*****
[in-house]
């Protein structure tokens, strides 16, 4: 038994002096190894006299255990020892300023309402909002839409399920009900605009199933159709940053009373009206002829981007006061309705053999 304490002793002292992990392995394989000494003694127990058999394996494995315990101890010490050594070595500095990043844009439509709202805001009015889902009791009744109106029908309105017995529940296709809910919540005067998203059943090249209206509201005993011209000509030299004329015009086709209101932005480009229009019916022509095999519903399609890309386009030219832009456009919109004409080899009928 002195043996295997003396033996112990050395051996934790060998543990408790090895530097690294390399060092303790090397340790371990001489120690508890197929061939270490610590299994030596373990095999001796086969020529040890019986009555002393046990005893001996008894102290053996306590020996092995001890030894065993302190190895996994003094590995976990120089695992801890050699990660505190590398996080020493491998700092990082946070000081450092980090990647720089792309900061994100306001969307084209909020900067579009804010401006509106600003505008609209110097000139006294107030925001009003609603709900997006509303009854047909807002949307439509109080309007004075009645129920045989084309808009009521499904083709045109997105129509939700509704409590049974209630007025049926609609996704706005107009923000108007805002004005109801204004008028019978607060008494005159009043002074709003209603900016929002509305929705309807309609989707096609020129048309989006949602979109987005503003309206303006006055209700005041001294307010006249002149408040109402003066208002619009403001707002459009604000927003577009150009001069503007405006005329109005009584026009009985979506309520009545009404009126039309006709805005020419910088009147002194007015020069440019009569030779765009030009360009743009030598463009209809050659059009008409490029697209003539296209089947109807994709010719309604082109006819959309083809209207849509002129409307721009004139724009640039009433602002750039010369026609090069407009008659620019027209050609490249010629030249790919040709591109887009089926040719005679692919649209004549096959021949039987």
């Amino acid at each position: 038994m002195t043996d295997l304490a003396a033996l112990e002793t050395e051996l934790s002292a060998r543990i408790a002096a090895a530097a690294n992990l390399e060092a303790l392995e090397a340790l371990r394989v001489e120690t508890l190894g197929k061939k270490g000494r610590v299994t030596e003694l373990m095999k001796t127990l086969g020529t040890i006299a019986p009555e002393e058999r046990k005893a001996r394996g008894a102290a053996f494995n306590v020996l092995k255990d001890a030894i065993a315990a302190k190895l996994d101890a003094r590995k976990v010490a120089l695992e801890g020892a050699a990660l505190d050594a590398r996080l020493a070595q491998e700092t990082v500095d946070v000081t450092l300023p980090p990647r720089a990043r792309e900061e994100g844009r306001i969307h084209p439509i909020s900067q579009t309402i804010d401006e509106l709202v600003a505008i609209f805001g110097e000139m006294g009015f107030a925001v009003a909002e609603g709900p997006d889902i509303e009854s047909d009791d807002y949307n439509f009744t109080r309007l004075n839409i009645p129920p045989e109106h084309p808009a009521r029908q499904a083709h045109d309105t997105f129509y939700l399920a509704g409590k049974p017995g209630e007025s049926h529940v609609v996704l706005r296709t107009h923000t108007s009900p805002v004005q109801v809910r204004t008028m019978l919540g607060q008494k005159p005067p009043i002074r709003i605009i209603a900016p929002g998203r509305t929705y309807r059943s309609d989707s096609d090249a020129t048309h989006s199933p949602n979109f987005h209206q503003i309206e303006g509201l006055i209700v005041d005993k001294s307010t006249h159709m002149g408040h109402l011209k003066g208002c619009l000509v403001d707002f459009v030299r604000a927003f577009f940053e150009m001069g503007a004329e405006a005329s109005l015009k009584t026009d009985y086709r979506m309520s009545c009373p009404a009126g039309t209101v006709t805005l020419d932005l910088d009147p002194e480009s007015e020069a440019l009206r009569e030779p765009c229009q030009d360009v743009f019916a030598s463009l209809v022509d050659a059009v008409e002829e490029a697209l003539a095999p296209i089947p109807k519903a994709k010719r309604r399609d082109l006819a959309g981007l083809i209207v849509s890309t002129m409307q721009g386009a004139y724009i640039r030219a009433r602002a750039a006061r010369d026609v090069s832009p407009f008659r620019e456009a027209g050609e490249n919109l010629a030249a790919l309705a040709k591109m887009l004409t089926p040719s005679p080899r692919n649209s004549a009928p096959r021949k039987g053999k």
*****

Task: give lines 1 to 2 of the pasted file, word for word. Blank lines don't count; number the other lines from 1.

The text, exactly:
[in-house]
């Protein structure tokens, strides 16, 4: 038994002096190894006299255990020892300023309402909002839409399920009900605009199933159709940053009373009206002829981007006061309705053999 304490002793002292992990392995394989000494003694127990058999394996494995315990101890010490050594070595500095990043844009439509709202805001009015889902009791009744109106029908309105017995529940296709809910919540005067998203059943090249209206509201005993011209000509030299004329015009086709209101932005480009229009019916022509095999519903399609890309386009030219832009456009919109004409080899009928 002195043996295997003396033996112990050395051996934790060998543990408790090895530097690294390399060092303790090397340790371990001489120690508890197929061939270490610590299994030596373990095999001796086969020529040890019986009555002393046990005893001996008894102290053996306590020996092995001890030894065993302190190895996994003094590995976990120089695992801890050699990660505190590398996080020493491998700092990082946070000081450092980090990647720089792309900061994100306001969307084209909020900067579009804010401006509106600003505008609209110097000139006294107030925001009003609603709900997006509303009854047909807002949307439509109080309007004075009645129920045989084309808009009521499904083709045109997105129509939700509704409590049974209630007025049926609609996704706005107009923000108007805002004005109801204004008028019978607060008494005159009043002074709003209603900016929002509305929705309807309609989707096609020129048309989006949602979109987005503003309206303006006055209700005041001294307010006249002149408040109402003066208002619009403001707002459009604000927003577009150009001069503007405006005329109005009584026009009985979506309520009545009404009126039309006709805005020419910088009147002194007015020069440019009569030779765009030009360009743009030598463009209809050659059009008409490029697209003539296209089947109807994709010719309604082109006819959309083809209207849509002129409307721009004139724009640039009433602002750039010369026609090069407009008659620019027209050609490249010629030249790919040709591109887009089926040719005679692919649209004549096959021949039987």